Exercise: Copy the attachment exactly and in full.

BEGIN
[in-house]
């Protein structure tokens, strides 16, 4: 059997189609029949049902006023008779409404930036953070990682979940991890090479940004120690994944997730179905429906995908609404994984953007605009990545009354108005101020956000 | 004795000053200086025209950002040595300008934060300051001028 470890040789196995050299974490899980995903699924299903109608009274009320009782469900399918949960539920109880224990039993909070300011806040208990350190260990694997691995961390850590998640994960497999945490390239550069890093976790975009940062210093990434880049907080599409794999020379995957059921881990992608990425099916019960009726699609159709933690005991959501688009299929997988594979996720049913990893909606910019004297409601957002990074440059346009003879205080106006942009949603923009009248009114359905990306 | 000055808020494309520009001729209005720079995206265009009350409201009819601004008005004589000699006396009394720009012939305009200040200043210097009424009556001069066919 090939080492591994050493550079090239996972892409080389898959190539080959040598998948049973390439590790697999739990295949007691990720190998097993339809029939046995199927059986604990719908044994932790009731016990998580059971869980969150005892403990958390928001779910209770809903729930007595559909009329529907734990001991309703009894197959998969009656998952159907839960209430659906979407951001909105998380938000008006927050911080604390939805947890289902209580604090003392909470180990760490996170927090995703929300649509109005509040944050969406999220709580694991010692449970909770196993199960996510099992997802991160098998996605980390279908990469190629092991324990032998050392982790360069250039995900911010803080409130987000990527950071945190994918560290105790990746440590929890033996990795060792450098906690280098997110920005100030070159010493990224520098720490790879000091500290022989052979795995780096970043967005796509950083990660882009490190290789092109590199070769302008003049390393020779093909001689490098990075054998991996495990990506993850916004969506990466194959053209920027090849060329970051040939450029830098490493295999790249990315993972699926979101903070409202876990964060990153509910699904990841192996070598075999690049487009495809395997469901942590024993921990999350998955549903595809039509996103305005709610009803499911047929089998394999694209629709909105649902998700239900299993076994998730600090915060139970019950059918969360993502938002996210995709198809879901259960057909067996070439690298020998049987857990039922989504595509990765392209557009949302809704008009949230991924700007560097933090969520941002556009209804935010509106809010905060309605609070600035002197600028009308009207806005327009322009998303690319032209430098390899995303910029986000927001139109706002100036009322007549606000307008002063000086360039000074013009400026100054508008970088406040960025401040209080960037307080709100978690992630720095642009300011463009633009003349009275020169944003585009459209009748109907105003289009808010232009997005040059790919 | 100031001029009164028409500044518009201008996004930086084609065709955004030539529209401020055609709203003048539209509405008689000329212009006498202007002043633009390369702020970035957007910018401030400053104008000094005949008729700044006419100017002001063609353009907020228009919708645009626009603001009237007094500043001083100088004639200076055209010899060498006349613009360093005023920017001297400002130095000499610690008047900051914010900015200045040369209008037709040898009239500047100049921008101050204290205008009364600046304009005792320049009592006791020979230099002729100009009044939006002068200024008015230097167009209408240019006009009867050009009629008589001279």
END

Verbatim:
[in-house]
């Protein structure tokens, strides 16, 4: 059997189609029949049902006023008779409404930036953070990682979940991890090479940004120690994944997730179905429906995908609404994984953007605009990545009354108005101020956000 | 004795000053200086025209950002040595300008934060300051001028 470890040789196995050299974490899980995903699924299903109608009274009320009782469900399918949960539920109880224990039993909070300011806040208990350190260990694997691995961390850590998640994960497999945490390239550069890093976790975009940062210093990434880049907080599409794999020379995957059921881990992608990425099916019960009726699609159709933690005991959501688009299929997988594979996720049913990893909606910019004297409601957002990074440059346009003879205080106006942009949603923009009248009114359905990306 | 000055808020494309520009001729209005720079995206265009009350409201009819601004008005004589000699006396009394720009012939305009200040200043210097009424009556001069066919 090939080492591994050493550079090239996972892409080389898959190539080959040598998948049973390439590790697999739990295949007691990720190998097993339809029939046995199927059986604990719908044994932790009731016990998580059971869980969150005892403990958390928001779910209770809903729930007595559909009329529907734990001991309703009894197959998969009656998952159907839960209430659906979407951001909105998380938000008006927050911080604390939805947890289902209580604090003392909470180990760490996170927090995703929300649509109005509040944050969406999220709580694991010692449970909770196993199960996510099992997802991160098998996605980390279908990469190629092991324990032998050392982790360069250039995900911010803080409130987000990527950071945190994918560290105790990746440590929890033996990795060792450098906690280098997110920005100030070159010493990224520098720490790879000091500290022989052979795995780096970043967005796509950083990660882009490190290789092109590199070769302008003049390393020779093909001689490098990075054998991996495990990506993850916004969506990466194959053209920027090849060329970051040939450029830098490493295999790249990315993972699926979101903070409202876990964060990153509910699904990841192996070598075999690049487009495809395997469901942590024993921990999350998955549903595809039509996103305005709610009803499911047929089998394999694209629709909105649902998700239900299993076994998730600090915060139970019950059918969360993502938002996210995709198809879901259960057909067996070439690298020998049987857990039922989504595509990765392209557009949302809704008009949230991924700007560097933090969520941002556009209804935010509106809010905060309605609070600035002197600028009308009207806005327009322009998303690319032209430098390899995303910029986000927001139109706002100036009322007549606000307008002063000086360039000074013009400026100054508008970088406040960025401040209080960037307080709100978690992630720095642009300011463009633009003349009275020169944003585009459209009748109907105003289009808010232009997005040059790919 | 100031001029009164028409500044518009201008996004930086084609065709955004030539529209401020055609709203003048539209509405008689000329212009006498202007002043633009390369702020970035957007910018401030400053104008000094005949008729700044006419100017002001063609353009907020228009919708645009626009603001009237007094500043001083100088004639200076055209010899060498006349613009360093005023920017001297400002130095000499610690008047900051914010900015200045040369209008037709040898009239500047100049921008101050204290205008009364600046304009005792320049009592006791020979230099002729100009009044939006002068200024008015230097167009209408240019006009009867050009009629008589001279």